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McKinney Center: Artist Exhibition
May 28, 2018 @ 8:00 am - 5:00 pm
An event every day that begins at 8:00 am, repeating until July 2, 2018
Collison and Barrett-Justis Exhibit Work at the McKinney Center
Jonesborough’s Mary B. Martin Program for the Arts at the McKinney Center is pleased to invite you to an event on Friday, June 8, 6-8pm featuring the woodworking of husband and wife team, Bill and Tina Collison, and the oil paintings of Suzanne Barrett Justis. The exhibition will run through July 2. The McKinney Center is open Monday – Friday 8am – 5pm. Most all the artwork will be on sale to the public during the duration of the exhibition.
Suzanne Barrett-Justis started her earlier years growing up in upstate New York, with a professional artist mother and a life surrounded by the things she loved most: animals and nature. It was the perfect “cocktail” for a creative soul to embark in a career as a wildlife artist. Suzanne started painting professionally while she was still in high school but never thought that being an artist was going to be the career path she would take. She states, “Being an artist isn’t something you DO, but instead it is who you ARE.”
Suzanne graduated from the University of Tennessee with a degree in Animal Science and pursued a career in cancer research at Vanderbilt University. While at Vanderbilt, Suzanne still painted professionally in her home studio on the weekends but maintained her full-time position in the lab during the week. After the birth of her children and a move to Kingsport, Tennessee, Suzanne dedicated her time to raising her daughter and son, doing nursery murals, and painting pet portraits. As the children grew and Suzanne had more free time, her time was spent on advancing her studio art career.
Suzanne opened her art studio and gallery in downtown Kingsport in 2006 and has been successfully engaging with the public, her client base and students through her downtown site. When she isn’t working with students, Suzanne can be seen painting at her easel, working on portraits, a commission piece, figurative works, wildlife or whatever happens to move her. It is in her “oasis” that she feels most at home and at peace.
Suzanne travels all over the country and DC meeting with zoos and taking lots of great reference photos for her next wildlife piece. Suzanne understands and appreciates the zoo’s conservation efforts and does much to help advance their efforts by donating pieces that are sold in auctions and fundraising events. The San Antonio Zoo, The Woodland Park Zoo in Seattle, WA, The National Zoo in Washington DC, Zoo Miami, The Mill Mountain Zoo in Roanoke VA, and many more zoos have benefited from the generous donations of Suzanne’s work. Many of Suzanne’s pieces hang in zoo’s permanent collections throughout the country including the Lincoln Park Zoo in Chicago, Illinois; The BioPark Zoo in Albuquerque, New Mexico; The Nashville Zoo at Grassmere in Tennessee and the Dallas Zoo in Texas.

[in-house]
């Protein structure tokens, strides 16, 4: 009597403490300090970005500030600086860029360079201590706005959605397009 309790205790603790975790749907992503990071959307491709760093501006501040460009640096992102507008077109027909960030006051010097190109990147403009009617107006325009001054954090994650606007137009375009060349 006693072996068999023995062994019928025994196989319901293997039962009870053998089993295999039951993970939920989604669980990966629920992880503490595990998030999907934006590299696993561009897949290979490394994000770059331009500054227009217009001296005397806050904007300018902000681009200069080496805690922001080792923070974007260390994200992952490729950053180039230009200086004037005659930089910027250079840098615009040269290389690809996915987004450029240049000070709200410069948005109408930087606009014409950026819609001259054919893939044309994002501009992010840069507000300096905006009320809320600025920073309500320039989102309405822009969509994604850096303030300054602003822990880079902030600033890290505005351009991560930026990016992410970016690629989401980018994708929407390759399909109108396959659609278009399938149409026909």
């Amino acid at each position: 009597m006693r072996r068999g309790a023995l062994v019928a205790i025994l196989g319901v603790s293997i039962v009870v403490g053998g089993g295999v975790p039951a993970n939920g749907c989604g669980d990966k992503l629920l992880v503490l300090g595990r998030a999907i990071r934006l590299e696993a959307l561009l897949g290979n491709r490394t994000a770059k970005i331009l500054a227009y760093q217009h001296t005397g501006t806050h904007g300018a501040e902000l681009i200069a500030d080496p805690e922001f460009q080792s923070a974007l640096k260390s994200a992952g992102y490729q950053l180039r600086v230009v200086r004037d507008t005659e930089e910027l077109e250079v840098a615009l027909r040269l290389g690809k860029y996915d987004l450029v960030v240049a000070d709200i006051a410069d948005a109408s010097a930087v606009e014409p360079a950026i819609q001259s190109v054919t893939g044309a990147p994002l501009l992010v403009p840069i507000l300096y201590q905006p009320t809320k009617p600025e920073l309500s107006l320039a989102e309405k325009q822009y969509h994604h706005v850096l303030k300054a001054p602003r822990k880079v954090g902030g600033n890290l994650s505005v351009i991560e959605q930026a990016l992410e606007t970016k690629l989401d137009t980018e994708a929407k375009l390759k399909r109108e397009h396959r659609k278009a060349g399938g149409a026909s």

Suzanne is member of many arts organizations including The Oil Painters of America, Artists for Conservation, The Kingsport Art Guild and The Portrait Society of America. She has shown in many juried and one man shows. Suzanne has volunteered her time and talents to many community projects including the Kingsport Carousel Project: not because being an artist is what she does, but more so, because being an artist is WHO she is. Suzanne lives with her family in Kingsport, Tennessee and is living her dream.
The Collison’s are a husband and wife team that work with wood. Bill’s early days in his father’s workshop and Tina’s interest in decoy carving fueled their interest in wood as the medium for their endeavors. They both view wood as strong, solid, substantial, and lasting…all great qualities as a medium for artwork. Wood is warm and tactile; it yearns to be held, rubbed and touched.
Trees downed by storms, age, disease, or in the path of progress, provide us with an ample supply of raw material. Bill turns burls, natural edged bowls and platters; Tina creates the surface embellishments by carving, piercing, burning and coloring designs on the turned pieces, moving the work from high quality craft into Art.
A piece of wood on the lathe serves as a blank canvas would for a painter. The various chisels and embellishment tools are the pigments and brushes. Unlike the painter or potter who may rework a flaw in their work, working with wood on the lathe is a one-way process. Disappointments or errors in form or technique are usually final; that piece finds its way to the “designer firewood pile.”
Their work has been influenced by exposure to many mentors through their membership in numerous artistic associations over the past 14 years. They were granted membership in the Southern Highlands Craft Guild in 2009. Their work has been juried and received awards in numerous juried exhibitions.
The McKinney Center houses the Jonesborough Mary B. Martin Program for the Arts and boasts of a mission to be, “committed to inspiring the people of our area through both the appreciation of and the participation in the arts as a form of personal and collective expression.” The objective of the program is to “bring the community at large closer together and show as an example to other communities the creative influence that the arts can bring to their quality of life.” The McKinney Center is a department within the Town of Jonesborough.
For more information, email Theresa Hammons at firstname.lastname@example.org or call 423-753-0562.